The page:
Today there is a gap between the demand for renewable fuels and the actual available supply. As a result, investors are rushing to build biofuel plants and secure the necessary raw materials to produce Sustainable Aviation Fuel (SAF) and renewable diesel, two products in high demand but low supply. At the beginning of 2022, airlines agreed to 14 billion liters of forward purchasing agreements of SAF, even though annual production stood at only 125 million liters. At current production rates, it would take over 100 years to fulfill those orders.
Uncertainty over the availability of the main feedstocks used to produce these fuels, such as virgin oils (e.g., soybean oil, corn), waste oils (e.g., used cooking oil) and animal fats (e.g., beef tallow, lard), has been a key factor delaying strategic investments in new production. In fact, Goldman Sachs predicts a 13-billion-pound feedstock deficit in the U.S. by 2024, as competition over these products increase. Investors also say it takes at least five years to build a SAF plant from scratch, which in Latin America might prove longer in light of the potential for political interference, a lack of regulatory consistency, and/or local community opposition.
For those reasons, most of the additional production that will come online will come from Europe and the U.S., who currently account for all of the SAF produced. Even so, Europe and the US lack sufficient feedstock to service the massive supply gap. Therefore, by 2030, AMI estimates that Latin America will be producing 2.3 billion liters of SAF per year, accounting for 10% of global supply. SGP BioEnergy, who seeks to develop a production plant in Panama’s Caribbean coast, claims to have secured a contract to procure the needed feedstocks for its refinery. Two additional planned facilities in Latin America, the Omega Green Refinery in Paraguay, and Vibra’s Biorefinery in Northern Brazil, will use a mix of virgin oils, waste oils and animal fats, all sourced locally.
Given that the local demand for biofuels (excluding Brazil) is underdeveloped and lagging, biofuel plants in Latin America will primarily focus on exports. Regulatory changes and biofuel mandates may increase local demand considerably, but in the meantime, Latin America’s commodity-based export economy is well-positioned to become a major feedstock supplier for global production. In fact, the region is already the largest exporter of soybean oil in the world.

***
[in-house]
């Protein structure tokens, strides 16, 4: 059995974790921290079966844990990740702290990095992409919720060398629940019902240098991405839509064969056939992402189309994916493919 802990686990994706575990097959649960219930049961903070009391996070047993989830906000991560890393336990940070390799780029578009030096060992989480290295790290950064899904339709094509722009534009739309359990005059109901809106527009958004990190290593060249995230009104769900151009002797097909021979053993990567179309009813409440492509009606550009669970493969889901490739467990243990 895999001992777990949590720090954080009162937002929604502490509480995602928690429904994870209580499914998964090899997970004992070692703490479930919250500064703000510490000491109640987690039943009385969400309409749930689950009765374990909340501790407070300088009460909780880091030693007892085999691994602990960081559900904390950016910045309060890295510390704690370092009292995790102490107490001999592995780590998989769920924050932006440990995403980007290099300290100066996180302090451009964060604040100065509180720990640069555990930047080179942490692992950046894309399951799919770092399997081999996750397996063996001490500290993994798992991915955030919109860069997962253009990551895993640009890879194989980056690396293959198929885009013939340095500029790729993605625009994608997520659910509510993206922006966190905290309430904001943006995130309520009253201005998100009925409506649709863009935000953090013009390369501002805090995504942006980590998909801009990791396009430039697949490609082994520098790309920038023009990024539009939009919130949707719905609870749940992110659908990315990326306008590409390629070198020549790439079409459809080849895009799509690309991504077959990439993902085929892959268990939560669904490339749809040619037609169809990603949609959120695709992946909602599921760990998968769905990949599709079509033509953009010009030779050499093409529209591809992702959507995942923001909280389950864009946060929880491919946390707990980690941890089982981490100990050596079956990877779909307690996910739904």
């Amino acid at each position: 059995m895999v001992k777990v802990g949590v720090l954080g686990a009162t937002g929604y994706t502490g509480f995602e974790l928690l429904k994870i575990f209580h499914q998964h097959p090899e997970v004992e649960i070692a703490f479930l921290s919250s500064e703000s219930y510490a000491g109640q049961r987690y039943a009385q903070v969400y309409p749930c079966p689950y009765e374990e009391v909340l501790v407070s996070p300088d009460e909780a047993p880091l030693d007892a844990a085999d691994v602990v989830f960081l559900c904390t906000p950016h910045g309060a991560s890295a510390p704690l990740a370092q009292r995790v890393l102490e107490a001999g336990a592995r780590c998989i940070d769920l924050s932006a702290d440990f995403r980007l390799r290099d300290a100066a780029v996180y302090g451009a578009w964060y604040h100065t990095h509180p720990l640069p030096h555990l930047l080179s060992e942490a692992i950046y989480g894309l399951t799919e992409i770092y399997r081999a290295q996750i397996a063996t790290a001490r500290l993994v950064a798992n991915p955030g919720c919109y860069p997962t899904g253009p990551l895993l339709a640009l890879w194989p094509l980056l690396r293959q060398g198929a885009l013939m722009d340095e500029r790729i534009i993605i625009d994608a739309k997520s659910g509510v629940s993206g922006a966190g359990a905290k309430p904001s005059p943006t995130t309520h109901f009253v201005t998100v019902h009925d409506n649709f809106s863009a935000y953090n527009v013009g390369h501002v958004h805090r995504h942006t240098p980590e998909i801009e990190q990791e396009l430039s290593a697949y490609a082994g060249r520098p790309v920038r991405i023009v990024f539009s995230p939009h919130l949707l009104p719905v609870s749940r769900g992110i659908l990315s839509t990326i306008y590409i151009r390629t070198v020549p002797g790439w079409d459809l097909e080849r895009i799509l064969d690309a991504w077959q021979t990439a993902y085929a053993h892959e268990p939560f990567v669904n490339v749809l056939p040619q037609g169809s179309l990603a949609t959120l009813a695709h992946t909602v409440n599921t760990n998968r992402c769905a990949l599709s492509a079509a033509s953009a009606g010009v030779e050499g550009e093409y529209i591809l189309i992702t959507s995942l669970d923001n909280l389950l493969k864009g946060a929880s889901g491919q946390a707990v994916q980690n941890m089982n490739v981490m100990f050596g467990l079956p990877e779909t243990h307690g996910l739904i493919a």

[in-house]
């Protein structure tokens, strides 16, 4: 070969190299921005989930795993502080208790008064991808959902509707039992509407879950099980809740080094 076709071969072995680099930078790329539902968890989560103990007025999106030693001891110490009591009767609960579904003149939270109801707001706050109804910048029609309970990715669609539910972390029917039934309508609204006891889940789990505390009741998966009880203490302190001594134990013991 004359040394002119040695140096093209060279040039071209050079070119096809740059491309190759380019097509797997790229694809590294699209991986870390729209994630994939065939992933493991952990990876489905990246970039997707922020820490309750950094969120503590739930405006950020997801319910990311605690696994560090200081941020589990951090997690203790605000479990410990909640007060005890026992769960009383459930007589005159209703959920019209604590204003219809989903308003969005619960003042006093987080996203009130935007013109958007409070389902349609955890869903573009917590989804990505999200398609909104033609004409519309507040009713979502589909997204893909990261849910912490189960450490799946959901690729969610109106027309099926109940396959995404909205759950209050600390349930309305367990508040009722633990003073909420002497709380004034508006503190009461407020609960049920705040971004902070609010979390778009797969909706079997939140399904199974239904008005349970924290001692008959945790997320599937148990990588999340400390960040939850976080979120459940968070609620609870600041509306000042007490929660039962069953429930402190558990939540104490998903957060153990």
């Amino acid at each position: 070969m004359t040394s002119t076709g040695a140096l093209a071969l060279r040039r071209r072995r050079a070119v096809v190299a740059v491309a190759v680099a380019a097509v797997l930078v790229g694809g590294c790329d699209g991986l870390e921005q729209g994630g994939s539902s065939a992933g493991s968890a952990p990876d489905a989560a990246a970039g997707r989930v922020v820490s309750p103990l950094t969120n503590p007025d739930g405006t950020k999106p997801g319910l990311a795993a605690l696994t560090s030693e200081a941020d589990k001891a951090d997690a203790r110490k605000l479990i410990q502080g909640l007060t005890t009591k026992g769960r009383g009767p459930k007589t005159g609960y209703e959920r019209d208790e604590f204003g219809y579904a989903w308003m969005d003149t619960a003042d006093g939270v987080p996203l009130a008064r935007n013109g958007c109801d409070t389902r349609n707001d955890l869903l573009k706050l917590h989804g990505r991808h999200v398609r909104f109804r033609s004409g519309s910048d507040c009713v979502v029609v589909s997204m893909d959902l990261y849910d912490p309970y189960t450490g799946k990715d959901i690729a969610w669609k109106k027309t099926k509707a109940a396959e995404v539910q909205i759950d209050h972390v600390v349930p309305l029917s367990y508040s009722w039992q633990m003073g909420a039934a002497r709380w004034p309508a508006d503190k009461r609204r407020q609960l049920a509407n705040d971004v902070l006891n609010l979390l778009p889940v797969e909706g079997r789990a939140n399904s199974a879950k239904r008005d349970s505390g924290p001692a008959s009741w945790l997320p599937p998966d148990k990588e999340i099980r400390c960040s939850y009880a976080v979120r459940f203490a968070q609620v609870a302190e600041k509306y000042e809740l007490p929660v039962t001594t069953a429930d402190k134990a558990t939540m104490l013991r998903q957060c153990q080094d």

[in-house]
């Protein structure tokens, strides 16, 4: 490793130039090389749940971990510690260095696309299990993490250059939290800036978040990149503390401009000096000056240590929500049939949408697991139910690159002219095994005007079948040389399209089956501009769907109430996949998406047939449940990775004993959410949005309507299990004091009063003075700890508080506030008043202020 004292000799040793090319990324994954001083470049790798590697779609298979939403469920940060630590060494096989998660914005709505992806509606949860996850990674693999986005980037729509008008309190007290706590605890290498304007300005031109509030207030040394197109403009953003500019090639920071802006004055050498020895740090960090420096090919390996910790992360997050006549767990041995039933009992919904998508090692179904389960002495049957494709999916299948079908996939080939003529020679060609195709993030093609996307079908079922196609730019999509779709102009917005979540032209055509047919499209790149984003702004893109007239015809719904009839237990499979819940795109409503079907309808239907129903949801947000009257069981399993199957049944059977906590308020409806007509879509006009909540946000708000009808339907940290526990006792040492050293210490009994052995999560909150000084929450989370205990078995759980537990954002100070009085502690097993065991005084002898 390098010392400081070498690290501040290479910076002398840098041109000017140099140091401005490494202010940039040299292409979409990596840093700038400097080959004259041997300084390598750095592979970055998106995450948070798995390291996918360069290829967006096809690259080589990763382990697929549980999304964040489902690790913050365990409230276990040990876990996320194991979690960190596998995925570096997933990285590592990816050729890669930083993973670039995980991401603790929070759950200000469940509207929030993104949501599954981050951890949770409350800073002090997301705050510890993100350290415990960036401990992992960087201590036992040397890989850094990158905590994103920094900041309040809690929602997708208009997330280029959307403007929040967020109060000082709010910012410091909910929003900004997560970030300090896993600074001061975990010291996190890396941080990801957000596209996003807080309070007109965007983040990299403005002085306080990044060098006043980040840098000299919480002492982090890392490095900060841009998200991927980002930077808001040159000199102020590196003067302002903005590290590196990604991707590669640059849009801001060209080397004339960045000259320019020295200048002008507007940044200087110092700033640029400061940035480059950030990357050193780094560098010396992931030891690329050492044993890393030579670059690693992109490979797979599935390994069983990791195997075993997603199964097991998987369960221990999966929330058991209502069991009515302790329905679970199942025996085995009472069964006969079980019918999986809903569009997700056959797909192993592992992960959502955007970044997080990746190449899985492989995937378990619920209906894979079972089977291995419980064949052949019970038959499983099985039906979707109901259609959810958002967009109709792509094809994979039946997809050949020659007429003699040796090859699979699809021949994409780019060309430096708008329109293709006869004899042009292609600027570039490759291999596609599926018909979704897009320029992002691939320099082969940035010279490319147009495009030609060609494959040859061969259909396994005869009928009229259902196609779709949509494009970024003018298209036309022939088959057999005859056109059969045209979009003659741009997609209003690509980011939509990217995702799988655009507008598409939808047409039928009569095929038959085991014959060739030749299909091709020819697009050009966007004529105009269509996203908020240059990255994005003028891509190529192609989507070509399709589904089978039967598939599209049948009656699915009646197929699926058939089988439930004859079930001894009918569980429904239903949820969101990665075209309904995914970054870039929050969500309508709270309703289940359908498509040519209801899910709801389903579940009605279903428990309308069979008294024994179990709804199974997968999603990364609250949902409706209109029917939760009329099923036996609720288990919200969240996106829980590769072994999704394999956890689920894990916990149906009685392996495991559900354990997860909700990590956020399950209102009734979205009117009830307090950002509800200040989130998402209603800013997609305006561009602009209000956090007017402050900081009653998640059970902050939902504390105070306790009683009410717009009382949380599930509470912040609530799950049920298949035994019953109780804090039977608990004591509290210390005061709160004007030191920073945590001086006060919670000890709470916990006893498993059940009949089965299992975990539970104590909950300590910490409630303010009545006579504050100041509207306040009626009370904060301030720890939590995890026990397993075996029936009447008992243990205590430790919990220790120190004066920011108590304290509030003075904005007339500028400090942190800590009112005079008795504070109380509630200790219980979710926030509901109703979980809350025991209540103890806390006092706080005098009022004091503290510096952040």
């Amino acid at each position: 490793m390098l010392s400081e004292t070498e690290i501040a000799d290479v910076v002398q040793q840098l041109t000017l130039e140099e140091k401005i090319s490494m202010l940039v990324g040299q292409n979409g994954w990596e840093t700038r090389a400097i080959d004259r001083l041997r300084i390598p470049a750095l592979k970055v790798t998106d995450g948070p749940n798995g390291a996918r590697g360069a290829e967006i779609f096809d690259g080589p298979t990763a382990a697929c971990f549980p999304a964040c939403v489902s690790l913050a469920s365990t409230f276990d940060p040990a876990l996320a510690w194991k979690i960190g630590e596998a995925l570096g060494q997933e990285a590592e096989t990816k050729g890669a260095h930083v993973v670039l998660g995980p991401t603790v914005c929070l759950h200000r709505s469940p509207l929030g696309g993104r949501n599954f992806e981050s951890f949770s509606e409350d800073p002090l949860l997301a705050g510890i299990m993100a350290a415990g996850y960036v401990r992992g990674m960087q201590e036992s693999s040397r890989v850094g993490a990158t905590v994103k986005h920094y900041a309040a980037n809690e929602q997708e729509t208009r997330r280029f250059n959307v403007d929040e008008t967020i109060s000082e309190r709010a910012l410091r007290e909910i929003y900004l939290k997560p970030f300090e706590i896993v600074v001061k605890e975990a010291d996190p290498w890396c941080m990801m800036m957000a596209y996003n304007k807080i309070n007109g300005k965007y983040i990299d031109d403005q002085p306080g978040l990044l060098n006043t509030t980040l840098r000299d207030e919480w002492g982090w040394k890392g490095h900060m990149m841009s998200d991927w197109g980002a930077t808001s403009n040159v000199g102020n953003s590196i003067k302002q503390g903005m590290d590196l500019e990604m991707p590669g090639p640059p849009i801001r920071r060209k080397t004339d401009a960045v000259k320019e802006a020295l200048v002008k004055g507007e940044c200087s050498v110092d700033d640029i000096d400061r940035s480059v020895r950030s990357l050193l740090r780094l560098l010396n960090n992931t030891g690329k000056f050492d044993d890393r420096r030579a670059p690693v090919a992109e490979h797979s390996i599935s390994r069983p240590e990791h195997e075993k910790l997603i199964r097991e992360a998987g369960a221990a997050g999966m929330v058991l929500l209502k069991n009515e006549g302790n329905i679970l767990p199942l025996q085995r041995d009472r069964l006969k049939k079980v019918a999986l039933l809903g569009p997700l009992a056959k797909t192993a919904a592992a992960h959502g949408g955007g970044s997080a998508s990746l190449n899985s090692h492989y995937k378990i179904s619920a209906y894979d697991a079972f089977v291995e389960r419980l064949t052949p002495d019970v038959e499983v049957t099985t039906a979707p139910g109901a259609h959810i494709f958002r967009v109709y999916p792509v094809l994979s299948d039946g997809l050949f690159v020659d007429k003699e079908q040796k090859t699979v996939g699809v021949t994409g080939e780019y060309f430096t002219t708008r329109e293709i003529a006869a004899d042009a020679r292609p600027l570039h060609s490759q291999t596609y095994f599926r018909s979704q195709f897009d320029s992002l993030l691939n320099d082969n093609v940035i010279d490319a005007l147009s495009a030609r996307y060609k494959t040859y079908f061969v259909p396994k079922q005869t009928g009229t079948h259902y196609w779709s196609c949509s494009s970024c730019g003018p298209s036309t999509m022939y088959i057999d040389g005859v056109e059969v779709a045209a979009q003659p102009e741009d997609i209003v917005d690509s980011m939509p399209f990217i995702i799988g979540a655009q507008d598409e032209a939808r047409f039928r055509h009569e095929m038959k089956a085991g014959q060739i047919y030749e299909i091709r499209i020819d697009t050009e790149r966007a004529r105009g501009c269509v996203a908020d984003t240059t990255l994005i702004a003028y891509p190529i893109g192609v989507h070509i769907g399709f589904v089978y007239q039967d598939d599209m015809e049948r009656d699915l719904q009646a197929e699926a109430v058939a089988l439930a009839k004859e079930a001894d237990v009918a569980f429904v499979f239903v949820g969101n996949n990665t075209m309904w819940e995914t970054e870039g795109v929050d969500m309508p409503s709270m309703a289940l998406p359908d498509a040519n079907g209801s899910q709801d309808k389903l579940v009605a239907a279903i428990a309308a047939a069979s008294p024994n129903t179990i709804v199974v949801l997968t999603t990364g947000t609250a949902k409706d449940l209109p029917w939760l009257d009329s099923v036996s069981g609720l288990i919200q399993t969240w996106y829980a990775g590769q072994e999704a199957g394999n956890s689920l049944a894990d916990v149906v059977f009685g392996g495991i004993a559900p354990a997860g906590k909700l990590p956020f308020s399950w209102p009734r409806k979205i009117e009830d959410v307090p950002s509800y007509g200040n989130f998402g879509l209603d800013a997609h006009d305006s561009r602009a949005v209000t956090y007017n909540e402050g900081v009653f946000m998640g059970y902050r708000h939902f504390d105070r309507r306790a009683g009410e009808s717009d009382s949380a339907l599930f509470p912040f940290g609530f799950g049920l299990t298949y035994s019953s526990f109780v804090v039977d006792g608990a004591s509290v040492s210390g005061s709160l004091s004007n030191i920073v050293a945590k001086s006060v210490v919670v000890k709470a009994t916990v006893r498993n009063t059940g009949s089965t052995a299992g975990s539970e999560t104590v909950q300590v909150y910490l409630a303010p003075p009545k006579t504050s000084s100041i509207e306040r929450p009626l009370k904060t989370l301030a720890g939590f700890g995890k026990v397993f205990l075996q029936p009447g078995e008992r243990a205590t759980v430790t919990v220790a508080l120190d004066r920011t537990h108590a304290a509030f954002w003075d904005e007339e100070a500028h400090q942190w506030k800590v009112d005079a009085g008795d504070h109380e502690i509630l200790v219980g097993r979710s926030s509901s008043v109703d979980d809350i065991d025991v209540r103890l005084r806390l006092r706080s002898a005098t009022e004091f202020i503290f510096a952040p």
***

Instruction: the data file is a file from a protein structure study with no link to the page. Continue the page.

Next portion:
Securing feedstock supplies in Latin America will not be easy, however. In most countries, the collection and processing of feedstock is either nascent and fragmented or a tightly controlled oligopoly. In Mexico, it is common for small local producers to send a few trucks around town to collect Used Cooking Oil (UCO) from nearby restaurants. Once in production, these small biodiesel entrepreneurs are often subject to theft and blackmail from cartels. Animal fat, which accounted for 8% of the United’s States total biofuel feedstock in 2019, can be even harder to procure. In Brazil, JBS Biodiesel, a subsidiary of the largest food processor in the world, uses its animal fat for animal feed and its own biofuel production, limiting access to external parties. These contrasting market dynamics are challenging to navigate from the point of view of buyers looking to the region for new supply.
For those reasons, multinational biofuel producers need to find areas with limited competition, abundant and flexible feedstock supply, as well as a developed supply chain—a rarity in many parts of Latin America. Those that act strategically will have a first-mover advantage when it comes to finding a stable, relatively cheap, and long-term feedstock supply contract. If investors also decide to produce locally, they should focus on brownfield assets (i.e., retrofitting an existing refinery) with close proximity to feedstock supplies (that are preferably a flexible mix of waste and residue).
The Most Promising Solution to Decarbonize Aviation: e-Fuels
Another appealing option for a plant in Latin America are eFuels: a fuel produced using renewable electricity that leads to GHG emission savings of 99-100%. Porsche-backed HIF Global is doing just that. Capitalizing on Southern Chile’s cheap wind power with capacity factors of up to 70%, it seeks to build an eFuel plant in Punta Arenas to supply the U.S. and European markets with green methanol. The major challenge for e-Fuels continues to be the cost—up to five times more expensive than traditional jet fuel—forcing producers to find areas with both cheap and consistent renewable energy. Latin America has plenty of both.
Costs are much more likely to come down for e-Fuels than biofuels, as economies of scale reduce technology costs and the price of renewable electricity continues to fall. Since eFuels are produced using “unlimited” sources of energy such as the sun or the wind, instead of limited feedstock, they are also more scalable. With electric aviation limited to short-haul flights, hydrogen-power commercial aircrafts available only in 2035, and SAF struggling with limited feedstock, many believe that eFuels are the “winning” bet for the long-term decarbonization of the aviation and maritime industries.
Whether it is helping companies secure a long-term feedstock supply for renewable fuels, finding the optimal location for a production plant, or conducting competitive intelligence on industry leaders, AMI has over 20 years’ experience in Latin America’s energy sector. AMI has a proven track record of helping both multinationals and investors understand the changing market dynamics to ensure a successful low-carbon strategy in the region.
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The Road to Net Zero in Latin America
How investors, energy companies and suppliers can maximize opportunities while avoiding pitfalls in the region's top 6 markets
 Reuters, April 2021. “U.S. renewable fuels market could face feedstock deficit.”